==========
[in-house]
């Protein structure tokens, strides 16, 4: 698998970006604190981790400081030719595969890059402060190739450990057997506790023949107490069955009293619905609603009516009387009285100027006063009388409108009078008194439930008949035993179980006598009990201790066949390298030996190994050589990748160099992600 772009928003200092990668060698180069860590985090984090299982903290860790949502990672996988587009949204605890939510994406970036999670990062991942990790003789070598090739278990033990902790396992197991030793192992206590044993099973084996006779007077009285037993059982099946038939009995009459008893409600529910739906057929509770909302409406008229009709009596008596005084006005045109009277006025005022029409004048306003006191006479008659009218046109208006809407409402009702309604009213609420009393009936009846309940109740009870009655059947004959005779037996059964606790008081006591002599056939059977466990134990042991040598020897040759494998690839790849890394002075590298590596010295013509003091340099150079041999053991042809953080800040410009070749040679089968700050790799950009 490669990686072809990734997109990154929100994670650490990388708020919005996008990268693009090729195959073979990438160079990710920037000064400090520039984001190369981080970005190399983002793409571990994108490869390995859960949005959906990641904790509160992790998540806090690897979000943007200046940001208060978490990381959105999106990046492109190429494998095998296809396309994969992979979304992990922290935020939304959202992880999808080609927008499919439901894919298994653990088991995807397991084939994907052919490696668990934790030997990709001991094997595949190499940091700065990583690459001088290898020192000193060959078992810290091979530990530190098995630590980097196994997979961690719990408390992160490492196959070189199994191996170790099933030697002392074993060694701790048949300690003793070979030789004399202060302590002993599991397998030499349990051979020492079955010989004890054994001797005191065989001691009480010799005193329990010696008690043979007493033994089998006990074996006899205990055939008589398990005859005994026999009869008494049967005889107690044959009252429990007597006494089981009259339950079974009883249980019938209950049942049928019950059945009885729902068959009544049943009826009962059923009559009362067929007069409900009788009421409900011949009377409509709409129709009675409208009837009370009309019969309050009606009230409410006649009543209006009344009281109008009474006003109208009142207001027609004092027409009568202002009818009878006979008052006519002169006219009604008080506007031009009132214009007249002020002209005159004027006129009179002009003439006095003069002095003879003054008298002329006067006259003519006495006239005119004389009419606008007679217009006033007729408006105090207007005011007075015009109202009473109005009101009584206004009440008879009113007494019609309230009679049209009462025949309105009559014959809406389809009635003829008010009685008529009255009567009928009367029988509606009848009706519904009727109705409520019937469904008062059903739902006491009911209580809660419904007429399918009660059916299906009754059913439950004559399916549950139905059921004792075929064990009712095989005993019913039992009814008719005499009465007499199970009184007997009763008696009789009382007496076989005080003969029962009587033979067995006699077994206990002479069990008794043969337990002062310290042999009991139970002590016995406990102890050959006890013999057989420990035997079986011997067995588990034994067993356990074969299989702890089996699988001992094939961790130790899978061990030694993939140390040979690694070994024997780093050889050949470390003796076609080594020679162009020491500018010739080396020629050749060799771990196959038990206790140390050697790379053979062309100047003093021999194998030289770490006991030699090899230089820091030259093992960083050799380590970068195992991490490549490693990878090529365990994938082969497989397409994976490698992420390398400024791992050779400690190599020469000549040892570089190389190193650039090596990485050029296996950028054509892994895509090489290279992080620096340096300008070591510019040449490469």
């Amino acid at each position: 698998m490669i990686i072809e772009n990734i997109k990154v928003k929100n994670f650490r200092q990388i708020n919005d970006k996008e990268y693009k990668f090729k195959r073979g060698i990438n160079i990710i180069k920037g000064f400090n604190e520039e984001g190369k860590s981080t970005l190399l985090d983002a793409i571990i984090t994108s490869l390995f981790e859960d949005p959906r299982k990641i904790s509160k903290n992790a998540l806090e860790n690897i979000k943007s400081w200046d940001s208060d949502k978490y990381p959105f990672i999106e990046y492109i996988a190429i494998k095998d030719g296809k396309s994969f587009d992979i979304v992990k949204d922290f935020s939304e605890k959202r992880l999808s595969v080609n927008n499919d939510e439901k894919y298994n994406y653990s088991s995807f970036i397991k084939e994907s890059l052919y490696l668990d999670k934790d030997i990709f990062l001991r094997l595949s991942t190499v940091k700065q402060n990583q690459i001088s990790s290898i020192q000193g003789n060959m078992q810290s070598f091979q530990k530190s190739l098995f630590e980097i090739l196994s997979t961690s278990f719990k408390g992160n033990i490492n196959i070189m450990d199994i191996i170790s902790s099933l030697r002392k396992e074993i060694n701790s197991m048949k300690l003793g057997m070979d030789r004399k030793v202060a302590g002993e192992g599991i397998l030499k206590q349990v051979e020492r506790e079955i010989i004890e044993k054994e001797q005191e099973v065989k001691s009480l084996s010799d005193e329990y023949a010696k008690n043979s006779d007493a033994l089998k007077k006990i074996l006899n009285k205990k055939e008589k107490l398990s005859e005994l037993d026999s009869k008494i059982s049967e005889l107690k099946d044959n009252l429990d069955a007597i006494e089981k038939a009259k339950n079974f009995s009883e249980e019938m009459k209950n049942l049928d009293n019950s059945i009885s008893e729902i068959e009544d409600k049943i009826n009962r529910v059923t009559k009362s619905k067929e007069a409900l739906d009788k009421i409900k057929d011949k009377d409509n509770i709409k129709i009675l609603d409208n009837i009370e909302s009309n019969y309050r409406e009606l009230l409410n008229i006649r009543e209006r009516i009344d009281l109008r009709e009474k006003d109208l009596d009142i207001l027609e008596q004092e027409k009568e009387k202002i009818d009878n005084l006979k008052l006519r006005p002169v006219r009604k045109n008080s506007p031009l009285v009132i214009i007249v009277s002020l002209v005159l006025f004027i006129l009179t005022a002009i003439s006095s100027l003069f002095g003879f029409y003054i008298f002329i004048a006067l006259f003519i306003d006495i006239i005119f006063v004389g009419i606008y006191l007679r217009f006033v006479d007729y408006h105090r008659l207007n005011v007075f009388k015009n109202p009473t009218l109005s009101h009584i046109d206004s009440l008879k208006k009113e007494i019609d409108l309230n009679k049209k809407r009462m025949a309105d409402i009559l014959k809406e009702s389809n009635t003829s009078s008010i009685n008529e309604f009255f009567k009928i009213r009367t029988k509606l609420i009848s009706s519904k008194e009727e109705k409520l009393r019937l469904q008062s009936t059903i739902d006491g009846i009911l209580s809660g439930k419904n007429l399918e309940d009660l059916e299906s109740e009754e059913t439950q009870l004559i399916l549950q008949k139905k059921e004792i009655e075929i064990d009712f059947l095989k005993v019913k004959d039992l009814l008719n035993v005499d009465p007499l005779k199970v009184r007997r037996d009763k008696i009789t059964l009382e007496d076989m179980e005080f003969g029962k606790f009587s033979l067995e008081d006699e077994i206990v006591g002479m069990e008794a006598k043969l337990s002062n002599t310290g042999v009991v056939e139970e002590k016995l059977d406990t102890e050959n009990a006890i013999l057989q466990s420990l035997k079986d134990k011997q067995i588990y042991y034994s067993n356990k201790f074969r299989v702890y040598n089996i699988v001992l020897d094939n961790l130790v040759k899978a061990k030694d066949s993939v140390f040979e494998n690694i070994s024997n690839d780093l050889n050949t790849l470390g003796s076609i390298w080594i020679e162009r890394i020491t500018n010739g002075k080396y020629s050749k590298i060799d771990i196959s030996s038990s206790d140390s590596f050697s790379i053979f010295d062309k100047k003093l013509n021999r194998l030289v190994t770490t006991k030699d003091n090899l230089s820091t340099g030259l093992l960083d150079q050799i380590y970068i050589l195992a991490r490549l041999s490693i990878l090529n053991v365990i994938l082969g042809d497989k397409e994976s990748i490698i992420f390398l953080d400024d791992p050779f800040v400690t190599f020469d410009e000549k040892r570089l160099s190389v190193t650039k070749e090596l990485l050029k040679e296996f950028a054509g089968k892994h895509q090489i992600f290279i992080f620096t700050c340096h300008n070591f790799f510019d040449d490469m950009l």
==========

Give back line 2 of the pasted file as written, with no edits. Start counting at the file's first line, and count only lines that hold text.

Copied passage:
């Protein structure tokens, strides 16, 4: 698998970006604190981790400081030719595969890059402060190739450990057997506790023949107490069955009293619905609603009516009387009285100027006063009388409108009078008194439930008949035993179980006598009990201790066949390298030996190994050589990748160099992600 772009928003200092990668060698180069860590985090984090299982903290860790949502990672996988587009949204605890939510994406970036999670990062991942990790003789070598090739278990033990902790396992197991030793192992206590044993099973084996006779007077009285037993059982099946038939009995009459008893409600529910739906057929509770909302409406008229009709009596008596005084006005045109009277006025005022029409004048306003006191006479008659009218046109208006809407409402009702309604009213609420009393009936009846309940109740009870009655059947004959005779037996059964606790008081006591002599056939059977466990134990042991040598020897040759494998690839790849890394002075590298590596010295013509003091340099150079041999053991042809953080800040410009070749040679089968700050790799950009 490669990686072809990734997109990154929100994670650490990388708020919005996008990268693009090729195959073979990438160079990710920037000064400090520039984001190369981080970005190399983002793409571990994108490869390995859960949005959906990641904790509160992790998540806090690897979000943007200046940001208060978490990381959105999106990046492109190429494998095998296809396309994969992979979304992990922290935020939304959202992880999808080609927008499919439901894919298994653990088991995807397991084939994907052919490696668990934790030997990709001991094997595949190499940091700065990583690459001088290898020192000193060959078992810290091979530990530190098995630590980097196994997979961690719990408390992160490492196959070189199994191996170790099933030697002392074993060694701790048949300690003793070979030789004399202060302590002993599991397998030499349990051979020492079955010989004890054994001797005191065989001691009480010799005193329990010696008690043979007493033994089998006990074996006899205990055939008589398990005859005994026999009869008494049967005889107690044959009252429990007597006494089981009259339950079974009883249980019938209950049942049928019950059945009885729902068959009544049943009826009962059923009559009362067929007069409900009788009421409900011949009377409509709409129709009675409208009837009370009309019969309050009606009230409410006649009543209006009344009281109008009474006003109208009142207001027609004092027409009568202002009818009878006979008052006519002169006219009604008080506007031009009132214009007249002020002209005159004027006129009179002009003439006095003069002095003879003054008298002329006067006259003519006495006239005119004389009419606008007679217009006033007729408006105090207007005011007075015009109202009473109005009101009584206004009440008879009113007494019609309230009679049209009462025949309105009559014959809406389809009635003829008010009685008529009255009567009928009367029988509606009848009706519904009727109705409520019937469904008062059903739902006491009911209580809660419904007429399918009660059916299906009754059913439950004559399916549950139905059921004792075929064990009712095989005993019913039992009814008719005499009465007499199970009184007997009763008696009789009382007496076989005080003969029962009587033979067995006699077994206990002479069990008794043969337990002062310290042999009991139970002590016995406990102890050959006890013999057989420990035997079986011997067995588990034994067993356990074969299989702890089996699988001992094939961790130790899978061990030694993939140390040979690694070994024997780093050889050949470390003796076609080594020679162009020491500018010739080396020629050749060799771990196959038990206790140390050697790379053979062309100047003093021999194998030289770490006991030699090899230089820091030259093992960083050799380590970068195992991490490549490693990878090529365990994938082969497989397409994976490698992420390398400024791992050779400690190599020469000549040892570089190389190193650039090596990485050029296996950028054509892994895509090489290279992080620096340096300008070591510019040449490469």